About: Carbon steel is a(n) research topic. Over the lifetime, 22395 publication(s) have been published within this topic receiving 233330 citation(s). The topic is also known as: high-carbon steel.
Papers published on a yearly basis
Abstract: A new corrosion inhibitor, namely, 3,5-bis (2-thienyl)-4-amino-1,2,4-triazoles (2-TAT) has been synthesised and its inhibiting action on the corrosion of mild steel in acid baths (1 M HCl and 0.5 M H2SO4) has been investigated by various corrosion monitoring techniques, such as corrosion weight loss tests and electrochemical impedance spectroscopy. The electrochemical study reveals that this compound is an anodic inhibitor. Changes in impedance parameters (Rt and Cdl) are indicative of the adsorption of 2-TAT on the metal surface, leading to the formation of a protective film which grows with increasing exposure time. 2-TAT is able to reduce the steel corrosion more effectively in 1 M HCl than in 0.5 M H2SO4. The adsorption of this inhibitor is also found to obey the Langmuir adsorption isotherm in both acids. 2-TAT is considered as a non-cytotoxic substance.
Abstract: The inhibitor effect of the naturally occurring biological molecule caffeic acid on the corrosion of mild steel in 0.1 M H2SO4 was investigated by weight loss, potentiodynamic polarization, electrochemical impedance and Raman spectroscopy. The different techniques confirmed the adsorption of caffeic acid onto the mild steel surface and consequently the inhibition of the corrosion process. Caffeic acid acts by decreasing the available cathodic reaction area and modifying the activation energy of the anodic reaction. A mechanism is proposed to explain the inhibitory action of the corrosion inhibitor.
15 Dec 2002-Materials Science and Engineering A-structural Materials Properties Microstructure and Processing
Abstract: The toughening of Fe–Al intermetallic compound coating formed by aluminizing of carbon steel was investigated. The growth mechanism, morphology and mechanical properties of Fe–Al intermetallic compound layers on the surface of carbon steel were systematically evaluated for specimens diffused at temperatures ranging from 873 to 1323 K after hot dip aluminizing. Fe2Al5 was mainly formed on the specimen surfaces at the usual diffusion temperatures from 873 to 923 K. However, FeAl and Fe3Al layers having relatively high fracture resistance and oxidation resistance properties were preferentially formed in the specimens diffused at temperatures greater than 1273 K. The activation energies required for the growth of the FeAl and Fe3Al layers were QFeAl=180 and QFe3Al=260 kJ mol−1, respectively. It was identified that the formation and growth of Fe–Al intermetallic compound layers is controlled by the diffusion of Fe atoms into the intermetallic compound layers.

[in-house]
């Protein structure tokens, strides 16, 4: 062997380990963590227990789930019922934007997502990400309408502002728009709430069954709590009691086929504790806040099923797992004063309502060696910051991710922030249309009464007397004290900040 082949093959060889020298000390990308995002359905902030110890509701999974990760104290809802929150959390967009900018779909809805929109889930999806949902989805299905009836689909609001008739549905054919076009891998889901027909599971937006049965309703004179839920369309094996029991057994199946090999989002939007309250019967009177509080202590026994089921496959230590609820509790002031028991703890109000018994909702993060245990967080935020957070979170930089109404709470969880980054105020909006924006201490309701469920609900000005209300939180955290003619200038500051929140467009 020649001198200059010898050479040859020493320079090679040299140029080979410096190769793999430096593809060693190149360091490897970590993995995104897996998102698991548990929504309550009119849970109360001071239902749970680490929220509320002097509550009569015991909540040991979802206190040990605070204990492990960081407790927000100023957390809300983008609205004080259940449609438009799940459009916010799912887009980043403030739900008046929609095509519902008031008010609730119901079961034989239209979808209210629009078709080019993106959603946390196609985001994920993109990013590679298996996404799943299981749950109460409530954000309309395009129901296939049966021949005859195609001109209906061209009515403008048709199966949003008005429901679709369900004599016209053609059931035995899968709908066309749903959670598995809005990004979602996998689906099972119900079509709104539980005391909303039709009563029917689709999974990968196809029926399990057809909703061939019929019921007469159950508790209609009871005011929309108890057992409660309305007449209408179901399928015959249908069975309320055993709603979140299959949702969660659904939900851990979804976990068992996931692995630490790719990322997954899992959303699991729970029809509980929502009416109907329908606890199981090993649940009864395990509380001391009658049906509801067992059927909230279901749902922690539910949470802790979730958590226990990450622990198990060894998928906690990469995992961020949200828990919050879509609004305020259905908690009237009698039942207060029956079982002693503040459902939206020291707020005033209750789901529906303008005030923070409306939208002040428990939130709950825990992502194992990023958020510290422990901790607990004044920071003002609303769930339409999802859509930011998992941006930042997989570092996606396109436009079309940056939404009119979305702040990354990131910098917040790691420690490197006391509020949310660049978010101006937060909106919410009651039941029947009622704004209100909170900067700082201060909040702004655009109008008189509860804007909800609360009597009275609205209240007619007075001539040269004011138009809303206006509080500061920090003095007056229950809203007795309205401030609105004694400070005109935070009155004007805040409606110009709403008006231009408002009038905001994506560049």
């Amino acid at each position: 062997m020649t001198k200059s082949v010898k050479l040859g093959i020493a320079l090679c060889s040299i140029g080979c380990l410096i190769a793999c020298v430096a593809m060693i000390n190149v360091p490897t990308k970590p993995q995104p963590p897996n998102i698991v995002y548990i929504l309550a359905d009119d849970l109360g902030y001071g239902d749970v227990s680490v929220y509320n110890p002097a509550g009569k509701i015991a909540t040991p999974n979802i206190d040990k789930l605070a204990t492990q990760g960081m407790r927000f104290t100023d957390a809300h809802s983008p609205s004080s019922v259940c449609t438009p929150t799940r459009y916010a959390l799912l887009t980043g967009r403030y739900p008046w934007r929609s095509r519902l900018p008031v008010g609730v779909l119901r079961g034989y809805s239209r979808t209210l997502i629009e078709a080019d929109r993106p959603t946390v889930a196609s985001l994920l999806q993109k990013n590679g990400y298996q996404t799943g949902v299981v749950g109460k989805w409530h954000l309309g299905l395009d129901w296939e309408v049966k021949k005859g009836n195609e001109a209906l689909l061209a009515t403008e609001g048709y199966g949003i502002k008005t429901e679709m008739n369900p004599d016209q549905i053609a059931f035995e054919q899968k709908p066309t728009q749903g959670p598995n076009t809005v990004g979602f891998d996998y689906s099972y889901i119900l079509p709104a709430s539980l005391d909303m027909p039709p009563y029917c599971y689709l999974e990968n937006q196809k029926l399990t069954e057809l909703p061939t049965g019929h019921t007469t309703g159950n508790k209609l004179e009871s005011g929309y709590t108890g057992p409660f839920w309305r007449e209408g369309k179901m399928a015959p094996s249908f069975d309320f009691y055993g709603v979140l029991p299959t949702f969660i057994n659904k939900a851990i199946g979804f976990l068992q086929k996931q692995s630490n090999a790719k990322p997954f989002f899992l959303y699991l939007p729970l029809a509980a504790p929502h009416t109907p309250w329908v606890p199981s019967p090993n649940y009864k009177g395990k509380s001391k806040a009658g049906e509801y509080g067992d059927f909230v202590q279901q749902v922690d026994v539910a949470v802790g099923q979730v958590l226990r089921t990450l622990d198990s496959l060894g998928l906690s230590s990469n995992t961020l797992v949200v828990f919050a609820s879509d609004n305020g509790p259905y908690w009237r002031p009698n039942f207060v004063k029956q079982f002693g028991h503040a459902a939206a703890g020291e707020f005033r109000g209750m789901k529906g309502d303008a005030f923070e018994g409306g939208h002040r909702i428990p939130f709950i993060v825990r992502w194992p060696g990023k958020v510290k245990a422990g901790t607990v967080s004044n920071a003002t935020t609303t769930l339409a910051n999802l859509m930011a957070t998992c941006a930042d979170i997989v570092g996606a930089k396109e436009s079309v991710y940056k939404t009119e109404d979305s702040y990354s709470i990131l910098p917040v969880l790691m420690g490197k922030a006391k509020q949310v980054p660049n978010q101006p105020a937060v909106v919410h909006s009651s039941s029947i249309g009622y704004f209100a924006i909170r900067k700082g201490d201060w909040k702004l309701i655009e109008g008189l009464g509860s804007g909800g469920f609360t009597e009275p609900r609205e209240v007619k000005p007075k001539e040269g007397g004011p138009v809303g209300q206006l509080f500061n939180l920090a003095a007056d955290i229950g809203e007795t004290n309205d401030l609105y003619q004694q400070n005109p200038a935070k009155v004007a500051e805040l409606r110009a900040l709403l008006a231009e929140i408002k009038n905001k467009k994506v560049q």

Abstract: A predictive model was developed for uniform carbon dioxide (CO2) corrosion, based on modeling of individual electrochemical reactions in a water-CO2 system. The model takes into account the electrochemical reactions of hydrogen ion (H+) reduction, carbonic acid (H2CO3) reduction, direct water reduction, oxygen reduction, and anodic dissolution of iron. The required electrochemical parameters (e.g., exchange current densities and Tafel slopes) for different reactions were determined from experiments conducted in glass cells. The corrosion process was monitored using polarization resistance, potentiodynamic sweep, electrochemical impedance, and weight-loss measurements. The model was calibrated for two mild steels over a range of parameters: temperature (t) = 20°C to 80°C, pH = 3 to 6, partial pressure of CO2 (PCO2) = 0 bar to 1 bar (0 kPa to 100 kPa), and ω = 0 rpm to 5,000 rpm (vp = 0 m/s to 2.5 m/s). The model was applicable for uniform corrosion with no protective films present. Performance of...
Abstract: This paper reviews previous studies on iron and steel oxidation in oxygen or air at high temperatures. Oxidation of iron at temperatures above 700°C follows the parabolic law with the development of a three-layered hematite/magnetite/wustite scale structure. However, at temperatures below 700°C, inconsistent results have been reported, and the scale structures are less regular, significantly affected by sample-preparation methods. Oxidation of carbon steel is generally slower than iron oxidation. For very short-time oxidation, the scale structures are similar to those formed on iron, but for longer-time oxidation, because of the less adherent nature, the scale structures developed are typically much more complex. Continuous-cooling conditions, after very short-time oxidation, favor the retention of an adherent scale, suggesting that the method proposed by Kofstad for deriving the rate constant using continuous cooling or heating-oxidation data is more appropriate for steel oxidation. Oxygen availability has certain effects on iron and steel oxidation. Under continuous cooling conditions, the final scale structure is found to be a function of the starting temperature for cooling and the cooling rate. Different scale structures develop across the width of a hot-rolled strip because of the varied oxygen availability and cooling rates at different locations.
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